I recently sailed off out of the port of Seattle for a week long Alaskan cruising adventure. After an amazing show by the Blue Angles over the Seattle skyline, it was time to set sail and get down to business.
The business of finding good craft beer on the cruise ship. First stop, pool bar.
I asked the bartender if I could see a beer list. He tilted his head in the same manner that my dogs do at the first sense of curiosity. He then pointed to a sample bottle and can line-up behind the bar and declared, “Those are all of the beers we have.”
Scanning left to right, I quickly saw the usual suspects like Bud and Coors Lite, a few that I haven’t heard of, a couple of entry-level crafts, and the old guards like Grolsch and Boddingtons.
I asked, “What IPA’s do you have?”
The bartender replied, “We don’t have any.”
My voice jumped 5 octaves as I screeched, “ON THE ENTIRE SHIP?”
Taking a few steps back the bartender replied, “No, sir. These are the only beers on the whole ship.”
“TURN THIS DAMN BOAT AROUND…I WANT OFF!!! But go ahead and pour me an Alaskan Amber while I wait. Thank you.”
Surprisingly, there was a lot of clarity in that bottle. I realized that this was a great opportunity to be forced from my IPA comfort zone and try some new things. Self-challenge accepted! By the way, the unlimited drink package was purchased so I was all set to go.
As I mentioned, the Alaskan Amber was my first choice. It was like going home for me. No, I’m not from Alaska. I used to drink amber beers almost exclusively. The Alaskan Amber took me right back. Smooth and easy to drink. If you are an amber drinker…give it a shot. Not bad at all.
There were 3 Alaskan Brewing Company offerings in total. The aforementioned Alaskan Amber, Alaskan White, and the Alaskan Kolsch. As far as the Alaskan White was concerned, I took a few sips and realized that like MOST whites, hefeweizens, or blondes…I’m not a fan.
Which brings us to the Alaskan Kolsch.
Ordering the Kolsch was a bit of a challenge. I had to convince each bartender or server that it was called Kolsch and not Summer. I would describe the bottle in detail as, “The one with an orange label that features a breaching orca, aaaaaand contains the word Kolsch.”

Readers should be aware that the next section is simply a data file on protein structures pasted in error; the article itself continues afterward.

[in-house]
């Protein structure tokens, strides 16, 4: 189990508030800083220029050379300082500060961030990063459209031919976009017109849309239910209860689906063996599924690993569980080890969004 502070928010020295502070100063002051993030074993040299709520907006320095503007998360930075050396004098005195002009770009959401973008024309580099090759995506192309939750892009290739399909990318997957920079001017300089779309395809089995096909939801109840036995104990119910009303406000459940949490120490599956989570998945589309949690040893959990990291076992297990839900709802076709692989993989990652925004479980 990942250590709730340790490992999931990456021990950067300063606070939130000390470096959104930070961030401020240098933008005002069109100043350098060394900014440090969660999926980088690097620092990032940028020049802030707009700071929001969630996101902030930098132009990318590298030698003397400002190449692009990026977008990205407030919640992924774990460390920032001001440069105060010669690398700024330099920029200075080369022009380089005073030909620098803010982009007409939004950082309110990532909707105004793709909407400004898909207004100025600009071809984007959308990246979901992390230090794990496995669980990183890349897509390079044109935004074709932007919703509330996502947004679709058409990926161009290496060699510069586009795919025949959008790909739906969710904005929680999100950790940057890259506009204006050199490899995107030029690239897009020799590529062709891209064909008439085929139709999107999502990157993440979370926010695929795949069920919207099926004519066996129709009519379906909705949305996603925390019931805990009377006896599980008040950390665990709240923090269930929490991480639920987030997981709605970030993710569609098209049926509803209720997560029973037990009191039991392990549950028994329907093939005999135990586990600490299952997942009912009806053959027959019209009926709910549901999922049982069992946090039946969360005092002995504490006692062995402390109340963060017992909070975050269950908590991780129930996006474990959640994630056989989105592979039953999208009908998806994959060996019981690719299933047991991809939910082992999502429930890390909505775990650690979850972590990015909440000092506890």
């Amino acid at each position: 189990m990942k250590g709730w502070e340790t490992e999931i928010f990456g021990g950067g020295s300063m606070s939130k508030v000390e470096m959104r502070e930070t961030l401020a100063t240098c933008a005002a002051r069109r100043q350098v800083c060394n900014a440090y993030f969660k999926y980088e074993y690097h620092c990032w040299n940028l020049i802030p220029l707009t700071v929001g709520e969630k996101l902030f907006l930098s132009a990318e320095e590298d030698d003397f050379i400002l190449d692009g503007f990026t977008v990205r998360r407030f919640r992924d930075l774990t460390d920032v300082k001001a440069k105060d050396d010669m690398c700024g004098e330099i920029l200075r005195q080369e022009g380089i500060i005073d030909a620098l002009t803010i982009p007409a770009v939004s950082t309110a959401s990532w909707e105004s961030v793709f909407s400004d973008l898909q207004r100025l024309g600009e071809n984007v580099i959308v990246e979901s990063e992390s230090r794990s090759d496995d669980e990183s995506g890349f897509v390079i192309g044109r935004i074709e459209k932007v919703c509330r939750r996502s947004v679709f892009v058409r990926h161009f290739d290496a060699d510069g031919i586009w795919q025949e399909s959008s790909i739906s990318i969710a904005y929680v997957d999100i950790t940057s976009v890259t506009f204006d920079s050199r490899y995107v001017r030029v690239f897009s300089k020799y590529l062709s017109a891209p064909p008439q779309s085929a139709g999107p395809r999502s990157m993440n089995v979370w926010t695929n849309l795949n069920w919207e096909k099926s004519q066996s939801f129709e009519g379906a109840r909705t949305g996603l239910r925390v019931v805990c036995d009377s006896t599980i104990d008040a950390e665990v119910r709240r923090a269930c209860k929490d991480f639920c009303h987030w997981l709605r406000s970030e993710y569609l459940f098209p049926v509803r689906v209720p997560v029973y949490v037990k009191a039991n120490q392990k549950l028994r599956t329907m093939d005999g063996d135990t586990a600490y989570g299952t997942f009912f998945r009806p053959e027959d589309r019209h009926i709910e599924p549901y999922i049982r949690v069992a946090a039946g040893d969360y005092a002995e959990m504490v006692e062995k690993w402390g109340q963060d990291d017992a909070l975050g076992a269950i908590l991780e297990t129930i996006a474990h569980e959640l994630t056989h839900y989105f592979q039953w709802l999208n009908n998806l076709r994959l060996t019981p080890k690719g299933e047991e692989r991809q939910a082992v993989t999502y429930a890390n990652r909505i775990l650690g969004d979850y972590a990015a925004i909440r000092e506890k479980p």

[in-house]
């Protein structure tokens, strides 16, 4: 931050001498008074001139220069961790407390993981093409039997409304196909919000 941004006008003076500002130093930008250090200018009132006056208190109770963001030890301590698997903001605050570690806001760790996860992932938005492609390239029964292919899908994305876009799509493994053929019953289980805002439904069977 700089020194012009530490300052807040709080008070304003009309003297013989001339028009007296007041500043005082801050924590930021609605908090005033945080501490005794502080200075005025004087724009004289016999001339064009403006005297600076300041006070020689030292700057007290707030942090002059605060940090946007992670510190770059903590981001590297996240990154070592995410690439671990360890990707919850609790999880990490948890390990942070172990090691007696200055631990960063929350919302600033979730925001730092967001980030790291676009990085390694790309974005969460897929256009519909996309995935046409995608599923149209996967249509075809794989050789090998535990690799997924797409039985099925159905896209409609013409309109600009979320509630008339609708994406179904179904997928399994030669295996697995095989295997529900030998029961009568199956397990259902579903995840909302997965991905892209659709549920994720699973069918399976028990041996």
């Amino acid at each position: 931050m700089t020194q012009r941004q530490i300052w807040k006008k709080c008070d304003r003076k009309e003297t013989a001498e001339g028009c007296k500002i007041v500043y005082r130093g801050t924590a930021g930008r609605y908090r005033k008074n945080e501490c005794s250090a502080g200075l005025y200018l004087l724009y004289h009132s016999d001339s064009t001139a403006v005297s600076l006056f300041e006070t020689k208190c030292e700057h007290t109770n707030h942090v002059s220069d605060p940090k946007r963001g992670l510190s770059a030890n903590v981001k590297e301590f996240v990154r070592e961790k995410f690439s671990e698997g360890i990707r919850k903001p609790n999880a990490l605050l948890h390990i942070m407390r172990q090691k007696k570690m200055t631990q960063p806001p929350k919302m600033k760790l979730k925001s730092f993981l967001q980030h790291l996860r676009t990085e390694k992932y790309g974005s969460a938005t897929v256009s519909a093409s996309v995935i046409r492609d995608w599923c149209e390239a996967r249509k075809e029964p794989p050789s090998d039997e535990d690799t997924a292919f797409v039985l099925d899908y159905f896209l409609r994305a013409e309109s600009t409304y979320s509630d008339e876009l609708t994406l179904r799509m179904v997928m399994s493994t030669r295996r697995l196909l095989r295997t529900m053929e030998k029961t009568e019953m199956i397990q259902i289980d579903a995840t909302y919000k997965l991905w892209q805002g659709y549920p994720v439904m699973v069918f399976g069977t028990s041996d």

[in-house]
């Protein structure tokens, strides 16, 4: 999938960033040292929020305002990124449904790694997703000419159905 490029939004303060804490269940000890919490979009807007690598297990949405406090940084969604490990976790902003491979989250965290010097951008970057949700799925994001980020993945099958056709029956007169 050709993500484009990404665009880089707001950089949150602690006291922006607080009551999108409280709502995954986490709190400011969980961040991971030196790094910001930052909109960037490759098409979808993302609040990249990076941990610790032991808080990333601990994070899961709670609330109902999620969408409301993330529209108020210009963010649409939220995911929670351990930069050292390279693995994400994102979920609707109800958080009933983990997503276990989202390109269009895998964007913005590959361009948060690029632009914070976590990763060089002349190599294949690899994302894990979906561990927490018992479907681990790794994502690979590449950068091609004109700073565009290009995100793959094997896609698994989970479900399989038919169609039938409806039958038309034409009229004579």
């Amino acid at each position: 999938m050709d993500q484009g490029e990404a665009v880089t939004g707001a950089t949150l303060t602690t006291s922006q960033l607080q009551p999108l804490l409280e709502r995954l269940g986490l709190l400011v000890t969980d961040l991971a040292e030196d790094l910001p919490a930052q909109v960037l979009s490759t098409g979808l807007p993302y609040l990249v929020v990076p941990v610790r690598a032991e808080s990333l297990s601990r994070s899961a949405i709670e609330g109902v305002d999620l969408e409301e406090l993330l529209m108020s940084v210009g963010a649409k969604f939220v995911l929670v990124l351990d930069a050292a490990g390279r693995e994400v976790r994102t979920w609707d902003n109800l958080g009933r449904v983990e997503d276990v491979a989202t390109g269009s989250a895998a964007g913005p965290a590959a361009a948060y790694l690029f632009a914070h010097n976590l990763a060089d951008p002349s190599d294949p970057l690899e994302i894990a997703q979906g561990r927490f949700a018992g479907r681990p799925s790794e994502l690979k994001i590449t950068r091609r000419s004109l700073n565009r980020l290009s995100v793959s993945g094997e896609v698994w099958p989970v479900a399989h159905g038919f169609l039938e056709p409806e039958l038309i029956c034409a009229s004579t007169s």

They each responded with some variation of, “No, that is Alaskan Summer.” I replied, “Can you please just bring me the bottle with the orange orca label?”
Turns out we were both right. That brew underwent a recent name change. And it turned out to be a really enjoyable brew. Light and crisp with a finish that didn’t linger. It quickly became my go-to of the bunch.
Until I was informed that the unlimited drink package was actually limited to 15 drinks per day. Now settle down, I wasn’t pounding 15 beers per day. The package also counted iced tea, coffee, and bottled water as a drink.
So I changed my strategy. Enter a player form the old guard…Grolsch!
Grolsch has been around since, well, the 1600’s. The Premium Pilsner being their flagship and my new go-to on the ship. It was light and refreshing. Weighing in at 5% ABV in abigger than the rest 15oz bottle…I was now winning the drink package game. Ha!
I will have to say that popping the top of a Grolsch bottle is quite satisfying.
After our fishing excursion, I was feeling like celebrating with another beer that I have yet to try. The tall yellow can of Boddington’s Pub Ale was just screaming at me from behind the bar.
The other member of the old guard, I was excited to give it a try. My first sip…meh. Second sip…meh. Third sip through the bottom of the can…meh. It had a Guiness-esque flatness to it. Could probably combine the two for a decent (and flat) black and tan.
Give me carbonation or give me death!
The next bottle in the bar background was Goose Island’s Sofie.
Unfortunately, I’ll have to get to the Sofie later because my waiter misheard what I ordered. My mouth said “Sofie” and his ears heard “Goldun Draak 9000”. Close enough…ha!
This beast of a Quadruple Belgian Dark chimes in at just a skosh shy of 11% ABV! Not exactly the best choice for 1PM. Maybe 1AM…but not an afternoon kind of brew.
It was official, I had found my “Night Night Beer” and it was pretty dang good.
Last but not least, I found a server with better hearing to try the Goose Island Sofie. I have been a fan of the Goose Island line for some time now but have never seen Sofie. I shied away from it early on in the trip because the label didn’t have that sip by the pool kind of vibe.
It turned out to be a good call.
Sofie is light on the ABV (6%) but heavy on taste. This is a wine-barrel-aged Saison. Definitely not an entry level brew. Before Sofie, if you handed me anything that was wine-barrel-aged, I would have passed. But remember, this is the try new things challenge. I was in. And I was pleasantly surprised.
Sofie isn’t something that I will be stocking my fridge with but I will definitely recommend to the wine-barrel-aged crowd.
As the trip came to an end, I was glad to have my eyes opened to new tastes and brews. Hopefully I can find some locally and Rob and I can share them with you on our No Fake Brews Podcast.
But first, a 5-hour layover in Seattle. Seattle has IPA’s…right?